KCAW story featured on National Public Radio
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KCAW’s Ed Ronco reported a story out of Sitka for “All Things Considered,” from NPR News. Click on the image to listen to the story.
Nelson Kanuk is a senior at Mt. Edgecumbe High School, in Sitka.
When he’s not at school, Kanuk lives in Kipnuk, a small village along the Kugkaktlik River. The river bank is moving closer to his family home, and he says climate change is the culprit. Now he’s suing the state of Alaska, with the help of an Oregon-based nonprofit. The case asks the state government to take action to address climate change.
KCAW’s Ed Ronco reported the story for Thursday’s (3-14-13) All Things Considered.
Click here, or on the image, to read the story at NPR’s website. You can also listen to an earlier version we produced for local broadcast.
Sometime in August crews working on the Blue Lake hydro project in Sitka will shut off the old penstock from the dam and connect a new one -- work that will leave the town without its drinking water supply for up to four months. In the meantime, the city is returning to its former water plant on the Indian River, but it’s not a matter of turning a few valves. Because of higher drinking water standards, Sitka has rented a temporary filtration plant -- at a cost of about $1-million per month. more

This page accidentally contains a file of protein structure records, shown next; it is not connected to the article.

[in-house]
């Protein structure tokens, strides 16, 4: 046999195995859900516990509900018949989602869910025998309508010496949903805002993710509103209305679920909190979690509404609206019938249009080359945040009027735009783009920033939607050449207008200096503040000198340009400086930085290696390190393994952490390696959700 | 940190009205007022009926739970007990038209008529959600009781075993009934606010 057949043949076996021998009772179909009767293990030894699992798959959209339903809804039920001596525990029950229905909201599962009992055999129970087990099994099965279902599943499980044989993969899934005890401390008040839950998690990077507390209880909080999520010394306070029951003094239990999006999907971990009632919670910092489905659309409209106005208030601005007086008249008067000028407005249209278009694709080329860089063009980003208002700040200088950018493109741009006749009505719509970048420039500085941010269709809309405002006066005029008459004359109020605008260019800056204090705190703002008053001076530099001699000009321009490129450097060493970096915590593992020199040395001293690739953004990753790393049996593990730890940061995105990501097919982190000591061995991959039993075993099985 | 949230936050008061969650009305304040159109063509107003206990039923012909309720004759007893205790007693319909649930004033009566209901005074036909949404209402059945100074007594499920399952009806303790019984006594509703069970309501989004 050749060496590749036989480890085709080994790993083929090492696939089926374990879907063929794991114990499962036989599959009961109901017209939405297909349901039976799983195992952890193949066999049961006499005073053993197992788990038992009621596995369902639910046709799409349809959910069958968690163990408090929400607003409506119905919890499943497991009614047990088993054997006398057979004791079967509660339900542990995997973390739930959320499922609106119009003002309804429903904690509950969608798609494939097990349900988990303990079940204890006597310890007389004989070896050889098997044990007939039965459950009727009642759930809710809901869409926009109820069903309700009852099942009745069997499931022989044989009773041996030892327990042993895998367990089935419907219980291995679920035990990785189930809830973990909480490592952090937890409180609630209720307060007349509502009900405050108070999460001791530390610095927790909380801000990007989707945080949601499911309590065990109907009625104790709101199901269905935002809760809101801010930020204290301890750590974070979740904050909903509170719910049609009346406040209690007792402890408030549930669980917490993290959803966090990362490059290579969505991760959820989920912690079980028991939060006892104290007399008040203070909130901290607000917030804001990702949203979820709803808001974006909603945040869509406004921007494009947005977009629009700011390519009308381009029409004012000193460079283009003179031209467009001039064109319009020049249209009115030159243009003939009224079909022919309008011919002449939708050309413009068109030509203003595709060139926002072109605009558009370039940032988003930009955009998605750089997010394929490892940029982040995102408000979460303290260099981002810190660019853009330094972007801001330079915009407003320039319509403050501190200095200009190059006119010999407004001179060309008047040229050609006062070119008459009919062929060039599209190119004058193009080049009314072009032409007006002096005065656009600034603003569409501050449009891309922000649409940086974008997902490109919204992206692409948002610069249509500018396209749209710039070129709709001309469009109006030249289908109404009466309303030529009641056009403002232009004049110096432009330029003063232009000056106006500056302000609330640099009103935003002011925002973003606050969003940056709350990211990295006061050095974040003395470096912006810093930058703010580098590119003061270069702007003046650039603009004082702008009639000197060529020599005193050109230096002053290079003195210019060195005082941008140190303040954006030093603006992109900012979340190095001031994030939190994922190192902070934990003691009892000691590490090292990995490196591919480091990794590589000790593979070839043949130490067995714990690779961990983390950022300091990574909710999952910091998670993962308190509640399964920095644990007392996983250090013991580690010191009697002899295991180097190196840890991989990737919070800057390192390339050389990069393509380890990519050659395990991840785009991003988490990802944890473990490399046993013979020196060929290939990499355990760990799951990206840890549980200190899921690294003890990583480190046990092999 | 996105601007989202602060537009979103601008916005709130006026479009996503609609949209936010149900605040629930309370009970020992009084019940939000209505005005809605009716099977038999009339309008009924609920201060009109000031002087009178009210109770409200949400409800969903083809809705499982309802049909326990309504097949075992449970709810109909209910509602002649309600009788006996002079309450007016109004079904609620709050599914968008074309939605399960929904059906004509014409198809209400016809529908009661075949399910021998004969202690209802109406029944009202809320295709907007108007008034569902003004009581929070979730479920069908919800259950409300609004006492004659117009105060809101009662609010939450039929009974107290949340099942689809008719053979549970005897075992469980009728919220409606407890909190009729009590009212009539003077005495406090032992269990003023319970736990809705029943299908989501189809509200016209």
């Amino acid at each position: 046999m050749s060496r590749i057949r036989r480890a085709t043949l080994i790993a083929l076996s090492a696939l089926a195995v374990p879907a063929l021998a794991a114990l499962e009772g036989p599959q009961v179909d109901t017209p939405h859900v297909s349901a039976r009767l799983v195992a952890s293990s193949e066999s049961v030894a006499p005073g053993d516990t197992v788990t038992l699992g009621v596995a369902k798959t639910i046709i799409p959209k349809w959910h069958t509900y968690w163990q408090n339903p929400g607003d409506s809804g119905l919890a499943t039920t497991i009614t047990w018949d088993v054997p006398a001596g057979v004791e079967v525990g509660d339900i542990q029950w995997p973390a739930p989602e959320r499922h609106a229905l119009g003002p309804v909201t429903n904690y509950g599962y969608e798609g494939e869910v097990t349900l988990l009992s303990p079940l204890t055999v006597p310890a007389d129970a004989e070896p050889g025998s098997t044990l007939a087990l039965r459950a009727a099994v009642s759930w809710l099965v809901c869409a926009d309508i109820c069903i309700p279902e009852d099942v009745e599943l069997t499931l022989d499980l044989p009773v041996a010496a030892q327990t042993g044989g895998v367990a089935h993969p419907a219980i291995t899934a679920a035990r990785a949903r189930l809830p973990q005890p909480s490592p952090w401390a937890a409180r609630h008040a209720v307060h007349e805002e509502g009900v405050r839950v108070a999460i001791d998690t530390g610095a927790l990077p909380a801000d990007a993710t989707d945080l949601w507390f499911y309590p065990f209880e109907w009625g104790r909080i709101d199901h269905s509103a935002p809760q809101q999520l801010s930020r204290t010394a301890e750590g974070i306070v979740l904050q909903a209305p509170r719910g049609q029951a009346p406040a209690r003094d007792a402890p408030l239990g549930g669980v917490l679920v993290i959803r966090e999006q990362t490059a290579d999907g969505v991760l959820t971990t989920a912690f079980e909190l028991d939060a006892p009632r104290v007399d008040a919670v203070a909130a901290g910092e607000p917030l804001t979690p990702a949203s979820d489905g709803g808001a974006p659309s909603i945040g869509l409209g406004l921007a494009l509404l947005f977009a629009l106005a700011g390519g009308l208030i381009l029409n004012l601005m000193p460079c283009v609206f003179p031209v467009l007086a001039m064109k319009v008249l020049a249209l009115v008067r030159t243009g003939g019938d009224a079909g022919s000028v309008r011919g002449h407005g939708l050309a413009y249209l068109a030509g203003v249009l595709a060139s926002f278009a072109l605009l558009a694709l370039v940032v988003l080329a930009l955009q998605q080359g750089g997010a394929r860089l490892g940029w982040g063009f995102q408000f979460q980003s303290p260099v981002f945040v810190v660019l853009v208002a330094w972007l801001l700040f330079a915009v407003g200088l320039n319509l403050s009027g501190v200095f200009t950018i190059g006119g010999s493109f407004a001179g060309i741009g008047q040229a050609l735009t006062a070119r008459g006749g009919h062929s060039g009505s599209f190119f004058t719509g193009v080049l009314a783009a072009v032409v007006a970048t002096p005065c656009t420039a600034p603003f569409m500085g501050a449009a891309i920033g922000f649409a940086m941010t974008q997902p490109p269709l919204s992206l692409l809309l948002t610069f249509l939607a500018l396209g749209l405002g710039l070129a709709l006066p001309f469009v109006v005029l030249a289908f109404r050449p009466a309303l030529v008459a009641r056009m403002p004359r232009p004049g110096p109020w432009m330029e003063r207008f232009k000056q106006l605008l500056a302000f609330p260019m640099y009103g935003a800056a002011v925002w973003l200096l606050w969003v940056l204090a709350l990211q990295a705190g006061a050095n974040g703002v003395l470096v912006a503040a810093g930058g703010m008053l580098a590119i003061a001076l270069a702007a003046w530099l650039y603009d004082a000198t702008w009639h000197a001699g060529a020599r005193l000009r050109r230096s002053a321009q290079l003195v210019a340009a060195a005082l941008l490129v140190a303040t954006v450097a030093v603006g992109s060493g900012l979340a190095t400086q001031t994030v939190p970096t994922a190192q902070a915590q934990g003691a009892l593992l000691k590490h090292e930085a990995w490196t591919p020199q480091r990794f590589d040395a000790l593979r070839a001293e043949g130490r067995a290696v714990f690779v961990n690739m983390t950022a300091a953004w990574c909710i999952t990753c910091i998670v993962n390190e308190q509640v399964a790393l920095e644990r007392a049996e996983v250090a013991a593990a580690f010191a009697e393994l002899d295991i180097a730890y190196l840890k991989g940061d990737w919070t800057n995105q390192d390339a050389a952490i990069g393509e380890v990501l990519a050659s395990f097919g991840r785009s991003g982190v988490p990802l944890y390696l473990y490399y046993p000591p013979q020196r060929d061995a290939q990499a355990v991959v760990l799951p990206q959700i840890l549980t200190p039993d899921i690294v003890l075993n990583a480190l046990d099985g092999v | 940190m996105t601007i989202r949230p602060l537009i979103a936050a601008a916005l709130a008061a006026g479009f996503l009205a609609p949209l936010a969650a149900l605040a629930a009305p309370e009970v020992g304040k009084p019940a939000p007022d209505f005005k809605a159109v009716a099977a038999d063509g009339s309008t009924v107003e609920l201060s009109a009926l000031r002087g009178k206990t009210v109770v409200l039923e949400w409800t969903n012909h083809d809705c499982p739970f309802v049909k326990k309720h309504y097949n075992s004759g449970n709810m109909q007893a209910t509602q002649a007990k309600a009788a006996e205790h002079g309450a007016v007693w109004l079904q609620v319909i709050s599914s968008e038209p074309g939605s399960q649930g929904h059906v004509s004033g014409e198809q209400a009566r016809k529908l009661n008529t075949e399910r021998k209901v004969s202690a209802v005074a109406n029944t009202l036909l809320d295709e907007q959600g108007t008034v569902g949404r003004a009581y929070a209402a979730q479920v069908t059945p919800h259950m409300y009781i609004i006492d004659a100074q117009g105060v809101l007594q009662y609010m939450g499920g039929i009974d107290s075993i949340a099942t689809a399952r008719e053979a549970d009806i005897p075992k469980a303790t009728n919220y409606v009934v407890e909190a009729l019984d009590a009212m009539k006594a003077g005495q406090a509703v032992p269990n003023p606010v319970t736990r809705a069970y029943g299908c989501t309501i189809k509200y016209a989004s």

Sitka Fine Arts Camp director Roger Schmidt and development intern Melissa Campbell discuss the camp's Restoration Internship Program. Twenty-six college students from around the country are working to save the former Sheldon Jackson College laundry, aka "Smokestack Building." Learn more about the Save It or Lose It campaign
online. Also, check out a video of the project here. more